Looking at Buildings

Styles & Traditions

Timber Walls

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Gainsborough Old Hall, Lincolnshire

Timber walls generally consist of a framework which is filled in by another material, commonly wattle and mud, often replaced later by brick. The wall is thin but its stability is ensured by the bracing provided by the rest of the frame forming lateral walls, internal partitions and roof.

Inside Timber Walls:
Large Panel Framing
Close Studding
The Jetty

The great majority of surviving timber-framed buildings in England are domestic in origin, and date from the later middle ages onwards, although examples as early as the 13th century have been identified. Precise dating is often difficult, unless evidence from tree-ring analysis is available. Buildings have frequently been much altered, so that their original form may not be obvious.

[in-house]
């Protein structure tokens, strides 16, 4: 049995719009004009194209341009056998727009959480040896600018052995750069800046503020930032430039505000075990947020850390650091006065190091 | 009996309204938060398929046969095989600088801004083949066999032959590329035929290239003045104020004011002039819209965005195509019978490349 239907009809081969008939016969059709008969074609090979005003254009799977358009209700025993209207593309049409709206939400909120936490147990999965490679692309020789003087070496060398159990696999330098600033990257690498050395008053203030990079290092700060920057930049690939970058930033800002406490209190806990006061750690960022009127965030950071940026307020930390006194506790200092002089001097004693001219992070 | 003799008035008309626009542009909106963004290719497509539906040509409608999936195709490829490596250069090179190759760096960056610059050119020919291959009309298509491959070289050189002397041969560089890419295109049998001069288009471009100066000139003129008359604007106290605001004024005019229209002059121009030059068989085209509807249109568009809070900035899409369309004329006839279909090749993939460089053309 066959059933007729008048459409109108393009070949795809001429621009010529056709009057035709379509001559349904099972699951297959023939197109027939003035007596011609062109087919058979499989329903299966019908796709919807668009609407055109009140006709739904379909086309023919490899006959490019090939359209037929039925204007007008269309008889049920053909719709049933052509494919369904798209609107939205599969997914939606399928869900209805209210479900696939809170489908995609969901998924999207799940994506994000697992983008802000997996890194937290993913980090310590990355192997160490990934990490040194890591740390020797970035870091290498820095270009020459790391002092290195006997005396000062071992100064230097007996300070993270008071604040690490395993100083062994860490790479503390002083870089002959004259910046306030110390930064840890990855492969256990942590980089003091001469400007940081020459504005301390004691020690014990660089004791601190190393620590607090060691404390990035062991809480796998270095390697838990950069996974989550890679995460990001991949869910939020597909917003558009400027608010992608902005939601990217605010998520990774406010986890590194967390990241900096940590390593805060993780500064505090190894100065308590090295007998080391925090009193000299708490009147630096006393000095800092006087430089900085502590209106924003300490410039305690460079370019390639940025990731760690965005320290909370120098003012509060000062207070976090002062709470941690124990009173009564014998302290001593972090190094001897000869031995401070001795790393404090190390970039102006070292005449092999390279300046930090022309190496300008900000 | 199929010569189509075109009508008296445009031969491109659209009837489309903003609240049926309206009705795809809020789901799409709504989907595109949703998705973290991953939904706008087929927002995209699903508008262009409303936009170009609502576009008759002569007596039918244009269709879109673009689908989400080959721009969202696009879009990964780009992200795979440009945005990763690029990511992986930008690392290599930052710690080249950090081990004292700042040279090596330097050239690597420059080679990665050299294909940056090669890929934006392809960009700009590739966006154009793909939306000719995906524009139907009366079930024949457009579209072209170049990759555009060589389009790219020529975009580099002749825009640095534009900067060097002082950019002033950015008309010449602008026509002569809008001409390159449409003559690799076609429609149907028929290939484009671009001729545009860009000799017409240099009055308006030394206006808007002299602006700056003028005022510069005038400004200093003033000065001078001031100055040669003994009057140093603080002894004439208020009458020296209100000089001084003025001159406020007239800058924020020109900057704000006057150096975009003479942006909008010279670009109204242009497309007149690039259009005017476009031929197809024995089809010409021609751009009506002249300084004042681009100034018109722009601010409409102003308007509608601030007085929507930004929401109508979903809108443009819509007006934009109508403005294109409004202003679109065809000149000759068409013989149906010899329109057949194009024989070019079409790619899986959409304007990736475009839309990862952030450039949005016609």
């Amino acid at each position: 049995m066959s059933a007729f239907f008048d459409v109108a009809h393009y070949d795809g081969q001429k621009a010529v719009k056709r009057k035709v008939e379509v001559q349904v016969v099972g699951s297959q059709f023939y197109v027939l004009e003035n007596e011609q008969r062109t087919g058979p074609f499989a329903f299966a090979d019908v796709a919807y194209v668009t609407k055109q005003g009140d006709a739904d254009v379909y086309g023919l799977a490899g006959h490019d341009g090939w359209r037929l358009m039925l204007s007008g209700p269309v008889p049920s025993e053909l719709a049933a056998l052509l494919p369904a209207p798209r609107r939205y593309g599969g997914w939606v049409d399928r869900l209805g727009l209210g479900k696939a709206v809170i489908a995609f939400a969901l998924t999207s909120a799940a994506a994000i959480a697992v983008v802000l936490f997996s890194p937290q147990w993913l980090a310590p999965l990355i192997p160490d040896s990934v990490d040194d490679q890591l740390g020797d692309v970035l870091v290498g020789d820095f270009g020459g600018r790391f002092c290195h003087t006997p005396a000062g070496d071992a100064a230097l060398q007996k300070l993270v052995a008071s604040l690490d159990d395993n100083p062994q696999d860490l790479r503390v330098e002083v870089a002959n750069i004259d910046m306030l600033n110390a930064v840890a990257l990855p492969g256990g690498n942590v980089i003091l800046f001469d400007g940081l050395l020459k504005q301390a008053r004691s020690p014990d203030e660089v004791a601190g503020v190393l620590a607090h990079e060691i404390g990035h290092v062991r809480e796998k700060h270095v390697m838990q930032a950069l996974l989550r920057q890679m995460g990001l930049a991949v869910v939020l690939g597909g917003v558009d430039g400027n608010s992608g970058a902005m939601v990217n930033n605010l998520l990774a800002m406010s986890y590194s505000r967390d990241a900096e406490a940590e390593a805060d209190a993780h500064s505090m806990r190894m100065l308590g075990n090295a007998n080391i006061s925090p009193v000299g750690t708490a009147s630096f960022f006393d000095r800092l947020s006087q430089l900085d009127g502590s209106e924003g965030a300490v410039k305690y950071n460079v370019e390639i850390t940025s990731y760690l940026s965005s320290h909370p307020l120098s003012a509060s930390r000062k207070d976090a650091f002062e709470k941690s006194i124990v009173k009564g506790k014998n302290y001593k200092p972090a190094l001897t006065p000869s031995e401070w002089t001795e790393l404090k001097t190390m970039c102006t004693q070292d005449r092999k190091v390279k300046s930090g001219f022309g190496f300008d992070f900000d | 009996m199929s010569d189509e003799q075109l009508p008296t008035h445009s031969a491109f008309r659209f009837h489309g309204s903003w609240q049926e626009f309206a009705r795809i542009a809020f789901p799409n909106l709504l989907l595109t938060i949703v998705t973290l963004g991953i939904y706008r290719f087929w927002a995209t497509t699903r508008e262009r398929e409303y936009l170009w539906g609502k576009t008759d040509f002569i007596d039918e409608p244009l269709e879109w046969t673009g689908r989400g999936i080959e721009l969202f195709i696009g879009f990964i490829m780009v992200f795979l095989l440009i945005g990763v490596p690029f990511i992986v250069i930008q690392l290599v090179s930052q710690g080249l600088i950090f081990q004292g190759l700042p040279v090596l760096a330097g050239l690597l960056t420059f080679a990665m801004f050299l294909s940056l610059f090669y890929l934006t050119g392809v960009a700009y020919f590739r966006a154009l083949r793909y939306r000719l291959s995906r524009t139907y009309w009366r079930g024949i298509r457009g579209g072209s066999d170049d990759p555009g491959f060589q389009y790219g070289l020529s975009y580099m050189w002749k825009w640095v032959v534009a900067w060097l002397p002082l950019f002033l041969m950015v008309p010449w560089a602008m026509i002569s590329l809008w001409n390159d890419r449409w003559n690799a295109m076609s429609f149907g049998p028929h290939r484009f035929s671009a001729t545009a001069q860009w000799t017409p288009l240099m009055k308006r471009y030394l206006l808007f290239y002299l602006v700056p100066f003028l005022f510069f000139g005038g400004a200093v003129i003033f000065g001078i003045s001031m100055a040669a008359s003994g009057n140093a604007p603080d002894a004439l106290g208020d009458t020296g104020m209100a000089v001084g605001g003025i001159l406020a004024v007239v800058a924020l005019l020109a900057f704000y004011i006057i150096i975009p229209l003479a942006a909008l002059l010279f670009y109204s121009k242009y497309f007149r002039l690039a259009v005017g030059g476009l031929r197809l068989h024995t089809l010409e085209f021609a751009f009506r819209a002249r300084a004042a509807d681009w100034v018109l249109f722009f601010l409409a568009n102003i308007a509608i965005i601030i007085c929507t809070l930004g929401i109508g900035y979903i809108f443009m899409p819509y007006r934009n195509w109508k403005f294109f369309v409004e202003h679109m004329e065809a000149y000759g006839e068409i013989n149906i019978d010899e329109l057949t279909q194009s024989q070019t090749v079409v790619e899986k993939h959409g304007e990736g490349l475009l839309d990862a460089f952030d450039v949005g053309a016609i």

The simplest type of timber wall has bays made up of large panels. From the 15th century there was increasing interest in elaborate exterior treatment, illustrated by closeGlossary Term studding, the use of closely set vertical timbers, which became popular in the later 15th century. The projecting jettyGlossary Term also provided scope for display.

Further Reading

For details of timber construction see:
Richard Harris, Discovering Timber-framed buildings, 1978
P.S. Barnwell and A.R. Adams, The House Within, interpreting Medieval Houses in Kent, RCHME, 1994



The precinct of a cathedral. Also (Scots) a courtyard or passage giving access to a number of buildings.


In a timber-framed building, the projection of an upper storey beyond the storey below, made by the beams and joists of the lower storey oversailing the wall; on their outer ends is placed the sill of the walling for the storey above.